|US20090306529 *||Jan 5, 2009||Dec 10, 2009||Salter Labs||Adaptive temperature sensor for breath monitoring device|
|US20090320851 *||Jul 30, 2007||Dec 31, 2009||Karthikeyan Selvarajan||Nasal prongs for mask system|
|US20100132707 *||Apr 24, 2007||Jun 3, 2010||Ingo Muller||Method for controlling a tni apparatus and corresponding tni apparatus|
|US20100168600 *||Dec 24, 2009||Jul 1, 2010||Salter Labs||Support structure for airflow temperature sensor and the method of using the same|
|US20100168601 *||Dec 24, 2009||Jul 1, 2010||Salter Labs||Combined cannula and airflow temperature sensor and the method of using the same|
|US20110067704 *||Mar 4, 2009||Mar 24, 2011||Resmed Limited||Unobtrusive interface systems|
|US20110162647 *||Sep 7, 2009||Jul 7, 2011||Resmed Limited||Power management in respiratory treatment apparatus|
|DE102009011137A1||Mar 3, 2009||Sep 9, 2010||Seleon Gmbh||Verdunstungskammer, Zwischenkammer sowie Verfahren|
|DE112009000517T5||Mar 4, 2009||Feb 3, 2011||ResMed Ltd., Bella Vista||Unauffällige Ankopplungssysteme|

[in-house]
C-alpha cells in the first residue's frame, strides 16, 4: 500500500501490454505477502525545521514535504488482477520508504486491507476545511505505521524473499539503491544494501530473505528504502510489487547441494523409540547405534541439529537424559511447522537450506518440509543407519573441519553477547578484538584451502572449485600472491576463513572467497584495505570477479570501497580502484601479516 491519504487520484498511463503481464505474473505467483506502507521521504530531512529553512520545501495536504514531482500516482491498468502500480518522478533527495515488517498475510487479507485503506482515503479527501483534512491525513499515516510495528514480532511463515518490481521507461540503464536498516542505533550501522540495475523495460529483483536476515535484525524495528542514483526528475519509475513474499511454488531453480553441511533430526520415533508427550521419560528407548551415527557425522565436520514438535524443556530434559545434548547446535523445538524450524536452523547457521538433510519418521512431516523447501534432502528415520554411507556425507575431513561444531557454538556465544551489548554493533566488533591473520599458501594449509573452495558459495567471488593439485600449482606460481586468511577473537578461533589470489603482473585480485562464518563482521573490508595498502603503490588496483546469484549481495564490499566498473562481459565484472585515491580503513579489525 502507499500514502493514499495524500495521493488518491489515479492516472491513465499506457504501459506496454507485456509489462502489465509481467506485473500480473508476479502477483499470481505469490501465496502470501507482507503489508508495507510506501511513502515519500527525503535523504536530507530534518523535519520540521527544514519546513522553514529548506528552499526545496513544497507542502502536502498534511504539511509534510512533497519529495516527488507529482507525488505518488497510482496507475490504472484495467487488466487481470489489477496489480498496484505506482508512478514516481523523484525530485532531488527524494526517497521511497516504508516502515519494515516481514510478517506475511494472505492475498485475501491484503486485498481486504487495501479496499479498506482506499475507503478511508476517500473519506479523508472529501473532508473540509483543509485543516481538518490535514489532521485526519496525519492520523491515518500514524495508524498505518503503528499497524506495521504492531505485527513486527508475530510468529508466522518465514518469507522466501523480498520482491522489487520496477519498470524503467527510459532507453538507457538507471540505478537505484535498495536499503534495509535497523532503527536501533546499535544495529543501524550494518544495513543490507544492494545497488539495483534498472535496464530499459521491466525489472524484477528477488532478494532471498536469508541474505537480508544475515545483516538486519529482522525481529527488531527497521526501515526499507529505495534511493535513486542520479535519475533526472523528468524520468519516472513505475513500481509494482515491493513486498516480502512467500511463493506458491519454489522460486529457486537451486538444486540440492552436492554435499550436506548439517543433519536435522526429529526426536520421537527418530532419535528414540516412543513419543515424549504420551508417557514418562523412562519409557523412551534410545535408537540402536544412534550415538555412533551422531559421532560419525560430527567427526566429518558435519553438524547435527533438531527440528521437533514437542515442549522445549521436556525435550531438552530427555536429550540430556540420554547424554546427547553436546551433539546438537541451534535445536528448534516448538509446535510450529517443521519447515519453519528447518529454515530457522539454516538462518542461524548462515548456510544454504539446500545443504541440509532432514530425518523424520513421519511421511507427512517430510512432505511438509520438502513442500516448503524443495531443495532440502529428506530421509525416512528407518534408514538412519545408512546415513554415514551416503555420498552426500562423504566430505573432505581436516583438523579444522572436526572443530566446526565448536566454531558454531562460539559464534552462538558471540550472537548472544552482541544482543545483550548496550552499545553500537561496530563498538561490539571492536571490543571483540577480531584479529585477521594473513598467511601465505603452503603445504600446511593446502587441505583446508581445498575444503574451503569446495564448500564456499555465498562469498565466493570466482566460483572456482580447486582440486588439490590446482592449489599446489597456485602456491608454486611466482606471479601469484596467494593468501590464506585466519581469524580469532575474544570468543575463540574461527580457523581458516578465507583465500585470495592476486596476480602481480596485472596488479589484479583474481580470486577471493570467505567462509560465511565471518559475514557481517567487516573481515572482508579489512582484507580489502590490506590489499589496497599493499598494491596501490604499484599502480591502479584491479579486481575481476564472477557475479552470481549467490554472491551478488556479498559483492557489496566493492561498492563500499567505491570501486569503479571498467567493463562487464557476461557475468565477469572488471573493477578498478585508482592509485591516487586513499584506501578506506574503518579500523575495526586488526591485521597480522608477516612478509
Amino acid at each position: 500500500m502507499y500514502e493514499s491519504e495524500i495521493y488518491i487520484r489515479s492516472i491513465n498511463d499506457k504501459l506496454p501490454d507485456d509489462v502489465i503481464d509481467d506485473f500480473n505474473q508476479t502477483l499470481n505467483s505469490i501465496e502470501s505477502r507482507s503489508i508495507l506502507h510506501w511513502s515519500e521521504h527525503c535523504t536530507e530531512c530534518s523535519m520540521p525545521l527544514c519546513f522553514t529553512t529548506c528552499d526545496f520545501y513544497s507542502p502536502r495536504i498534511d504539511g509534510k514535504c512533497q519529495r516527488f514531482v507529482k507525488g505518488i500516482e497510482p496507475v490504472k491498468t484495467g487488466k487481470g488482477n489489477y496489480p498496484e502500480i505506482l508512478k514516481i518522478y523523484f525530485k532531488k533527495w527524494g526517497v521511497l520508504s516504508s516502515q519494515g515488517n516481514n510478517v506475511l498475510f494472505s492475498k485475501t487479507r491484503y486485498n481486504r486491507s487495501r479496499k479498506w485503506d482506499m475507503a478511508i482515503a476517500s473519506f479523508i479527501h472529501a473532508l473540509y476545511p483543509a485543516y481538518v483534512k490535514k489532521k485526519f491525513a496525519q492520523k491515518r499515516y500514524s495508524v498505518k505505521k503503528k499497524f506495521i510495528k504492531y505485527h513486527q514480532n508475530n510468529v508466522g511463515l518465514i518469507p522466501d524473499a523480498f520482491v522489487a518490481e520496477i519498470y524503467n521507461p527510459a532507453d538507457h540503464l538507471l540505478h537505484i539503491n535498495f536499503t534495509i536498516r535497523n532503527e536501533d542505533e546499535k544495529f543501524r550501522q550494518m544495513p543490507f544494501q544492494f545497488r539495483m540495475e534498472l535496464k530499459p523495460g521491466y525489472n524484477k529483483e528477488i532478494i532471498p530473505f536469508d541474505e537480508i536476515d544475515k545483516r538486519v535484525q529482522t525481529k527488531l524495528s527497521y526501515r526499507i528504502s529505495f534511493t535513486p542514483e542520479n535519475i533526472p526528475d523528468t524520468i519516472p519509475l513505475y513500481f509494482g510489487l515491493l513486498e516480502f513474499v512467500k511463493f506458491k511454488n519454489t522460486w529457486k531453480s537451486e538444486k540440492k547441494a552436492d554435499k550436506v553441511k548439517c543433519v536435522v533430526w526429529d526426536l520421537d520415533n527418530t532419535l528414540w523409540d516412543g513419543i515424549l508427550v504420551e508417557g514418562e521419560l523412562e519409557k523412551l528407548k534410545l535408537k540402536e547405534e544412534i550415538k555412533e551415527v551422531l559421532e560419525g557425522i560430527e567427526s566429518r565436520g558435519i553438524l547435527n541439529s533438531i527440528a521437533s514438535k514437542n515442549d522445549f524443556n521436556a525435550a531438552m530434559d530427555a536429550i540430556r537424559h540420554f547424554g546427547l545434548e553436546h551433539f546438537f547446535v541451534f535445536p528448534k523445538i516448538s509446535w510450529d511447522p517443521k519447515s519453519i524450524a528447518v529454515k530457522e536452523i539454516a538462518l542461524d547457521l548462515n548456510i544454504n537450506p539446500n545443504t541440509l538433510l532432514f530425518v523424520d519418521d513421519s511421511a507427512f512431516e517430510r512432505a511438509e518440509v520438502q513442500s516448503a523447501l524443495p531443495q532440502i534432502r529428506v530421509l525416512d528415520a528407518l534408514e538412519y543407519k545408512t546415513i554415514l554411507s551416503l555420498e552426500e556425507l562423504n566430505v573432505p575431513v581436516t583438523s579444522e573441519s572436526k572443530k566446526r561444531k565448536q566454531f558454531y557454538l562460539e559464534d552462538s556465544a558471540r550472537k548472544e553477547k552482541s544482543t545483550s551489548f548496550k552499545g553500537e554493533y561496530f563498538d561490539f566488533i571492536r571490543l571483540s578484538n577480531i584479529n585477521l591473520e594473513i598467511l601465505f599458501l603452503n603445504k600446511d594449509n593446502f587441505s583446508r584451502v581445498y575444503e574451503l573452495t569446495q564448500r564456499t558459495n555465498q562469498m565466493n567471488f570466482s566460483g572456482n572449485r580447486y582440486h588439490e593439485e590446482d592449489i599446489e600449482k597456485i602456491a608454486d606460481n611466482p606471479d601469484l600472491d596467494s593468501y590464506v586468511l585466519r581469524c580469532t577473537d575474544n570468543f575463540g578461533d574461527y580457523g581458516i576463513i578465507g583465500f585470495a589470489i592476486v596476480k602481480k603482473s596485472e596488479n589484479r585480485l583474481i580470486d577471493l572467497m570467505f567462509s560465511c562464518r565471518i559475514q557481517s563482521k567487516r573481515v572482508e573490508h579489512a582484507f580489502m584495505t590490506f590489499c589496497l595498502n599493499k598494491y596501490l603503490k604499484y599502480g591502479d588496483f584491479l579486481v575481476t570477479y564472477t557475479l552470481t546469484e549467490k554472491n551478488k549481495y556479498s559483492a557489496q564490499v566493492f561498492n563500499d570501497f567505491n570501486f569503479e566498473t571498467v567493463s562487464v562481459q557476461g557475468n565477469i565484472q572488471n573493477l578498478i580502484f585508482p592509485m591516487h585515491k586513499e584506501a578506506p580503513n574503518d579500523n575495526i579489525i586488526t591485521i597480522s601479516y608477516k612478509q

|EP2051761A1 *||Jul 30, 2007||Apr 29, 2009||ResMed Ltd.||Nasal prongs for mask system|
|EP2051761A4 *||Jul 30, 2007||Jan 8, 2014||Resmed Ltd||Nasal prongs for mask system|
|EP2116214A1||May 9, 2008||Nov 11, 2009||Nasri Hasan Moh'd Al-Zeir||A nasal device useful for prevention of snoring and sleeping apnea|
|EP3053623A1||May 28, 2009||Aug 10, 2016||ResMed Ltd.||Treatment of respiratory conditions|
|WO2008014543A1||Jul 30, 2007||Feb 7, 2008||Resmed Ltd||Nasal prongs for mask system|
|WO2009076290A2 *||Dec 8, 2008||Jun 18, 2009||Ventus Medical, Inc.||Delayed resistance nasal devices and methods of use|
|WO2009076290A3 *||Dec 8, 2008||Aug 27, 2009||Ventus Medical, Inc.||Delayed resistance nasal devices and methods of use|
|WO2010031040A2 *||Sep 15, 2009||Mar 18, 2010||Ventus Medical, Inc.||Nasal devices, systems and methods|
|WO2010031040A3 *||Sep 15, 2009||Jul 22, 2010||Ventus Medical, Inc.||Nasal devices, systems and methods|
|U.S. Classification||128/204.18, 128/207.18|
|International Classification||A61M16/00, A61M16/06|
|Cooperative Classification||A61M2210/0618, A61M16/0858, A61M16/0063, A61M16/0694, A61M16/127, A61M16/0672, A61M16/00|
|Sep 2, 2009||FPAY||Fee payment|
Year of fee payment: 4
|Mar 7, 2014||REMI||Maintenance fee reminder mailed|
|Jul 25, 2014||LAPS||Lapse for failure to pay maintenance fees|
|Sep 16, 2014||FP||Expired due to failure to pay maintenance fee|
Effective date: 20140725